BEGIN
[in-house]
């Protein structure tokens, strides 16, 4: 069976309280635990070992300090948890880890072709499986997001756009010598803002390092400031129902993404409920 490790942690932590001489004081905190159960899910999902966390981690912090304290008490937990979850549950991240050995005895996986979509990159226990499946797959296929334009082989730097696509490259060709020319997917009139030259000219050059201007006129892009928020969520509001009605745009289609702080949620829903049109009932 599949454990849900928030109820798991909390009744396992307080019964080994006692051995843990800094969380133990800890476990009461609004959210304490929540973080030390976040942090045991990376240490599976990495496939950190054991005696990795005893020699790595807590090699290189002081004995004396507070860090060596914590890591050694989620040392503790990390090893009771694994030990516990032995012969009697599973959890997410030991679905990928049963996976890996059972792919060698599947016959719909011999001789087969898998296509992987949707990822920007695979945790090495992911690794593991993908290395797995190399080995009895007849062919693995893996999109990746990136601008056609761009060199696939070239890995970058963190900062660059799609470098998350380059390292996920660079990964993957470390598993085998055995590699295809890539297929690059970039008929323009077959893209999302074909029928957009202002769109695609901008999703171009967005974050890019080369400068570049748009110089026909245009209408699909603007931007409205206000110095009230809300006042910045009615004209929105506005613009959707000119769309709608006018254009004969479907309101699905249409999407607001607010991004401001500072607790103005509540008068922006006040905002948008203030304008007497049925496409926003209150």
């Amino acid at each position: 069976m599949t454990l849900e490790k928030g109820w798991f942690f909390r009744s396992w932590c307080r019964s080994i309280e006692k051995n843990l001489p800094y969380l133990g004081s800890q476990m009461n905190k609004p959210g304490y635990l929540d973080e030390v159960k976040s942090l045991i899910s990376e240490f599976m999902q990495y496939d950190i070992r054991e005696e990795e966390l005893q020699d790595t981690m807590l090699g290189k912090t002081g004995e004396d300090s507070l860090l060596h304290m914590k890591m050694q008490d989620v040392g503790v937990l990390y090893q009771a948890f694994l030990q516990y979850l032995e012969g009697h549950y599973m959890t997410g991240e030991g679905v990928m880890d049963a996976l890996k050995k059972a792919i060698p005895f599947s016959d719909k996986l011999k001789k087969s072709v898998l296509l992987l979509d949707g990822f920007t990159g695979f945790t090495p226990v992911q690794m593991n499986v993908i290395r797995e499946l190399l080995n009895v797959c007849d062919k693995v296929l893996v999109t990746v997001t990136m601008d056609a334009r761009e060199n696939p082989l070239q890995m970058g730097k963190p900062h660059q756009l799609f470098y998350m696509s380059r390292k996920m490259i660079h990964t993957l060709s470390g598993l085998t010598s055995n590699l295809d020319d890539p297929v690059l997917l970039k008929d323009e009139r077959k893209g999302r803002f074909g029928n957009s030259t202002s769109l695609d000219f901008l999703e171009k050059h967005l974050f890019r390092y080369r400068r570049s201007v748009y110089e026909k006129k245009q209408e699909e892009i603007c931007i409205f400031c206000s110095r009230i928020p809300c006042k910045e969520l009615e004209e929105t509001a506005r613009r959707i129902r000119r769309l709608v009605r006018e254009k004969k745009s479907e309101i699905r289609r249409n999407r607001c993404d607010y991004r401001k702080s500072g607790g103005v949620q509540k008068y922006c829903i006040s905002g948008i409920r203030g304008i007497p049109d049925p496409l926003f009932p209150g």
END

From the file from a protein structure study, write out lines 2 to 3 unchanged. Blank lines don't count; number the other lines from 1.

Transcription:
């Protein structure tokens, strides 16, 4: 069976309280635990070992300090948890880890072709499986997001756009010598803002390092400031129902993404409920 490790942690932590001489004081905190159960899910999902966390981690912090304290008490937990979850549950991240050995005895996986979509990159226990499946797959296929334009082989730097696509490259060709020319997917009139030259000219050059201007006129892009928020969520509001009605745009289609702080949620829903049109009932 599949454990849900928030109820798991909390009744396992307080019964080994006692051995843990800094969380133990800890476990009461609004959210304490929540973080030390976040942090045991990376240490599976990495496939950190054991005696990795005893020699790595807590090699290189002081004995004396507070860090060596914590890591050694989620040392503790990390090893009771694994030990516990032995012969009697599973959890997410030991679905990928049963996976890996059972792919060698599947016959719909011999001789087969898998296509992987949707990822920007695979945790090495992911690794593991993908290395797995190399080995009895007849062919693995893996999109990746990136601008056609761009060199696939070239890995970058963190900062660059799609470098998350380059390292996920660079990964993957470390598993085998055995590699295809890539297929690059970039008929323009077959893209999302074909029928957009202002769109695609901008999703171009967005974050890019080369400068570049748009110089026909245009209408699909603007931007409205206000110095009230809300006042910045009615004209929105506005613009959707000119769309709608006018254009004969479907309101699905249409999407607001607010991004401001500072607790103005509540008068922006006040905002948008203030304008007497049925496409926003209150």
């Amino acid at each position: 069976m599949t454990l849900e490790k928030g109820w798991f942690f909390r009744s396992w932590c307080r019964s080994i309280e006692k051995n843990l001489p800094y969380l133990g004081s800890q476990m009461n905190k609004p959210g304490y635990l929540d973080e030390v159960k976040s942090l045991i899910s990376e240490f599976m999902q990495y496939d950190i070992r054991e005696e990795e966390l005893q020699d790595t981690m807590l090699g290189k912090t002081g004995e004396d300090s507070l860090l060596h304290m914590k890591m050694q008490d989620v040392g503790v937990l990390y090893q009771a948890f694994l030990q516990y979850l032995e012969g009697h549950y599973m959890t997410g991240e030991g679905v990928m880890d049963a996976l890996k050995k059972a792919i060698p005895f599947s016959d719909k996986l011999k001789k087969s072709v898998l296509l992987l979509d949707g990822f920007t990159g695979f945790t090495p226990v992911q690794m593991n499986v993908i290395r797995e499946l190399l080995n009895v797959c007849d062919k693995v296929l893996v999109t990746v997001t990136m601008d056609a334009r761009e060199n696939p082989l070239q890995m970058g730097k963190p900062h660059q756009l799609f470098y998350m696509s380059r390292k996920m490259i660079h990964t993957l060709s470390g598993l085998t010598s055995n590699l295809d020319d890539p297929v690059l997917l970039k008929d323009e009139r077959k893209g999302r803002f074909g029928n957009s030259t202002s769109l695609d000219f901008l999703e171009k050059h967005l974050f890019r390092y080369r400068r570049s201007v748009y110089e026909k006129k245009q209408e699909e892009i603007c931007i409205f400031c206000s110095r009230i928020p809300c006042k910045e969520l009615e004209e929105t509001a506005r613009r959707i129902r000119r769309l709608v009605r006018e254009k004969k745009s479907e309101i699905r289609r249409n999407r607001c993404d607010y991004r401001k702080s500072g607790g103005v949620q509540k008068y922006c829903i006040s905002g948008i409920r203030g304008i007497p049109d049925p496409l926003f009932p209150g």